CARB Trying to Kill Plug-in Hybrid Conversion Startups in California?


Update: CARB Delays Decision, Plug-In Hybrid Conversion Startups Dodge a Bullet.

Plug-In Hybrids to be Regulated Out of Existence in California?
The movie Who Killed the Electric Cars? wasn't very tender on the California Air Resources Board (CARB). They were instrumental in the 'murder' of electric cars such as the GM EV1 and Toyota RAV4 EV in California, and now they might be about to do it again with companies that turn hybrid cars into plug-in hybrids.

Read on for more details.
Two-Part Death Warrant
Small companies such as 3Prong Power mostly take regular Toyota Prius hybrids and modify them to extend their electric-only speed and range. They do this by added a new battery pack and a way to plug the car in to recharge it (instead of only recharging with energy coming from the gas engine).

These companies operate on a small scale and probably don't have lots of money in the bank. What CARB wants them to do, if the new regulation is signed into law, is the following:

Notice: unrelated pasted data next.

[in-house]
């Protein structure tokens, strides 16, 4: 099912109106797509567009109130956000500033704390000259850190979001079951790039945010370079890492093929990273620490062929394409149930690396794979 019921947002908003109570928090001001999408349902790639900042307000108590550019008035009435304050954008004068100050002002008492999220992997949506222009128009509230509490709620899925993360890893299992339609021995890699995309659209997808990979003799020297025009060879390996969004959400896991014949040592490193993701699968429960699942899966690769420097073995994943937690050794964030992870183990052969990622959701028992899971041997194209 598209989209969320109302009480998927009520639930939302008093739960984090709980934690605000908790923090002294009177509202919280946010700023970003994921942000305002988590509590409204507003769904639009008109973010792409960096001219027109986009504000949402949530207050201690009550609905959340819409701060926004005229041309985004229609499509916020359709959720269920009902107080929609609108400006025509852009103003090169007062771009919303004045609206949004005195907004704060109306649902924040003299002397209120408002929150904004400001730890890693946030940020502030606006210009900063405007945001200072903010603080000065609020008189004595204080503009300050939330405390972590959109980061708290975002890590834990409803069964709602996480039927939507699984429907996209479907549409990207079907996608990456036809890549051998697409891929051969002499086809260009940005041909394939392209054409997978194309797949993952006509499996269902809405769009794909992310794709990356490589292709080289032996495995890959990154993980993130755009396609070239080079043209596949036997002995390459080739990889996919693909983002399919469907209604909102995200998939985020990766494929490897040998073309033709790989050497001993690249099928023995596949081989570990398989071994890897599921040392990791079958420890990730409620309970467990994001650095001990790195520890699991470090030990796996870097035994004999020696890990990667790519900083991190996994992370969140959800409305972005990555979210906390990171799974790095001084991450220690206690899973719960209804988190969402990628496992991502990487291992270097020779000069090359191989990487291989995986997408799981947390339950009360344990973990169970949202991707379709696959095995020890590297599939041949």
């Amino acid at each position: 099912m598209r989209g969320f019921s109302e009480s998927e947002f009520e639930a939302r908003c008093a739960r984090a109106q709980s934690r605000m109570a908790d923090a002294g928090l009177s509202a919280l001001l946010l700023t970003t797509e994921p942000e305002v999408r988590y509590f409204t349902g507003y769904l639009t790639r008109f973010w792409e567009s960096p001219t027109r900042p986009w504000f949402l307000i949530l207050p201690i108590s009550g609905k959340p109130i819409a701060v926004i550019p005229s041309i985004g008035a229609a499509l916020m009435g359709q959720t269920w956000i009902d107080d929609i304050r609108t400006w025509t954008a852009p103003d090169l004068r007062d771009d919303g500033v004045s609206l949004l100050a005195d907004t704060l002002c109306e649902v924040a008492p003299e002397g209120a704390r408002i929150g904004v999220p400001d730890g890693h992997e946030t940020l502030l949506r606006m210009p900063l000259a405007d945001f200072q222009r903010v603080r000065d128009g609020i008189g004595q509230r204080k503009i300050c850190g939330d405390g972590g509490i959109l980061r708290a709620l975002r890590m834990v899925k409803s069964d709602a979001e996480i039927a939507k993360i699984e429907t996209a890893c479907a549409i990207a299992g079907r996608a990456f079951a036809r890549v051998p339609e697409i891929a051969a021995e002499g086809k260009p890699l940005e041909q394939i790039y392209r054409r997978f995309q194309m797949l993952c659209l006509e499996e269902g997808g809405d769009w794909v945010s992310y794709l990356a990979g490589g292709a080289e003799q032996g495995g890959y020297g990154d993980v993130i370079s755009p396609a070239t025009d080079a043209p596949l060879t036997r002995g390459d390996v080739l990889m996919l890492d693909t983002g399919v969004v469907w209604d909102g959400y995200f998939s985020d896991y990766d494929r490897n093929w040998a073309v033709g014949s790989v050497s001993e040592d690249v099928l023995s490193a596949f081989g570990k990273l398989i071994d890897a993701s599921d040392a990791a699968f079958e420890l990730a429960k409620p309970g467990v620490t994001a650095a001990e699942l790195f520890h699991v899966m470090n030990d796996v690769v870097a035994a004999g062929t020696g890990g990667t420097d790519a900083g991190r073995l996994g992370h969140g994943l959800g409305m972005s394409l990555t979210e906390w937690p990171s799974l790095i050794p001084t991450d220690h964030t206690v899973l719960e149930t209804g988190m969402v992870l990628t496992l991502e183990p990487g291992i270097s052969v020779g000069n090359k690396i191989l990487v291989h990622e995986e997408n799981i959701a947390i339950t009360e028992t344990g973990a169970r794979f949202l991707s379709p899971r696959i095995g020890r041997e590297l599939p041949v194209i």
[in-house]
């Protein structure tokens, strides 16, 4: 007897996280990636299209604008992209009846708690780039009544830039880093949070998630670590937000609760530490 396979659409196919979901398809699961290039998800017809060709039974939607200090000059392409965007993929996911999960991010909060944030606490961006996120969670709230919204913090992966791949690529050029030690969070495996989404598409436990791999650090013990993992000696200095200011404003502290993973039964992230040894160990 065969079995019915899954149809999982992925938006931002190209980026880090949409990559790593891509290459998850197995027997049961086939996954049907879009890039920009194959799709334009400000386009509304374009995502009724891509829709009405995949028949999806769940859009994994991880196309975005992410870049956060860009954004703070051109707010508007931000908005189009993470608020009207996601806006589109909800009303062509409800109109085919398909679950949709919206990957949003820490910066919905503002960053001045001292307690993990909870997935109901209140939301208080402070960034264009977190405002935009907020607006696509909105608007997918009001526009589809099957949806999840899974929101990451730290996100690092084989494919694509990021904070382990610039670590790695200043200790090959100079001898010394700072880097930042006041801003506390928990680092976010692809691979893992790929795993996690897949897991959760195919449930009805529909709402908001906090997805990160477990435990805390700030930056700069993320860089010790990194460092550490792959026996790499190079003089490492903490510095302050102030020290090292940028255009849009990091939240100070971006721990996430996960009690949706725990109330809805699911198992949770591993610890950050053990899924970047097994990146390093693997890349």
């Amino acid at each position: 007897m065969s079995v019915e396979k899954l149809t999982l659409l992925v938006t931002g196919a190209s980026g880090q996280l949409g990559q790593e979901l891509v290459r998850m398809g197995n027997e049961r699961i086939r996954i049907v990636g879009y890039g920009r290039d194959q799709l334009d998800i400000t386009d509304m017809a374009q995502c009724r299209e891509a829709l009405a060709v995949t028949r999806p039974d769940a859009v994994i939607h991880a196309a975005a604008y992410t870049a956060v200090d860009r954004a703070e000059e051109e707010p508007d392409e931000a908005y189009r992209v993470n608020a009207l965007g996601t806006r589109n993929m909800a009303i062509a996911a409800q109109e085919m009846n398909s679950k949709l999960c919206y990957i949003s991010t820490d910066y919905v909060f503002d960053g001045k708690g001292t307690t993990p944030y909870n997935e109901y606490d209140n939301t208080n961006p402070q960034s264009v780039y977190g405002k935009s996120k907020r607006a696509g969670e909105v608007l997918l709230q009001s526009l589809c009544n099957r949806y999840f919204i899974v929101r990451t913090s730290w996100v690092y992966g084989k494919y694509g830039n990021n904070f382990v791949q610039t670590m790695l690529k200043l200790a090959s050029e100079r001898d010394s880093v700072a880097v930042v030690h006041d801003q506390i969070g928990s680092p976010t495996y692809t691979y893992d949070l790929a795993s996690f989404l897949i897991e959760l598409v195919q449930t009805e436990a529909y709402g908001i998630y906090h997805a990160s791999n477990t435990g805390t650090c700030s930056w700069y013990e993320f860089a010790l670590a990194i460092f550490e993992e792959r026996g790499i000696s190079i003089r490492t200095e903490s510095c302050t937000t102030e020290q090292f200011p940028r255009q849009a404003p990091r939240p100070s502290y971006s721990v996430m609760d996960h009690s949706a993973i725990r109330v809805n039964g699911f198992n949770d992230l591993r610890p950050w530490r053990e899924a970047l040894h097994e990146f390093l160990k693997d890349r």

1) Put their technology through a series of rigorous and expensive smog tests that could cost between $20,000 and $125,000, depending on how many cars the agency decides must be examined.

2) Require the new companies to provide consumers with warranties for the changes they make to hybrids for up to ten years or 150,000 miles.

These tests might be peanuts for big automakers, but they are too costly for these small startups. And the warranty requirement is just plain ridiculous: Most regular cars don't have such generous warranties, and in the case of plug-in hybrids, it is a known fact that the batteries probably won't last 10 years without some loss of charge capacity.

Maybe a requirement to inform customers about the limitations of battery technologies would've made sense. But stopping them from even buying a vehicle that doesn't have this unrealistic warranty is just a way to sabotage a young industry.

Pioneers that have been converting hybrids for years have helped encourage big automakers to make plug-in hybrids, they've shown that it was possible, and they've given lots of media attention to the very concept of a range-extended electric car. Even Google's fleet of plug-in Prius hybrids might not have been possible under these rules.

Please CARB, don't stab them in the back.

Via East Bay Express, AutoblogGreen

Photos: Chris Duffey
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Tags: Electric Vehicles | Hybrid Cars | Transportation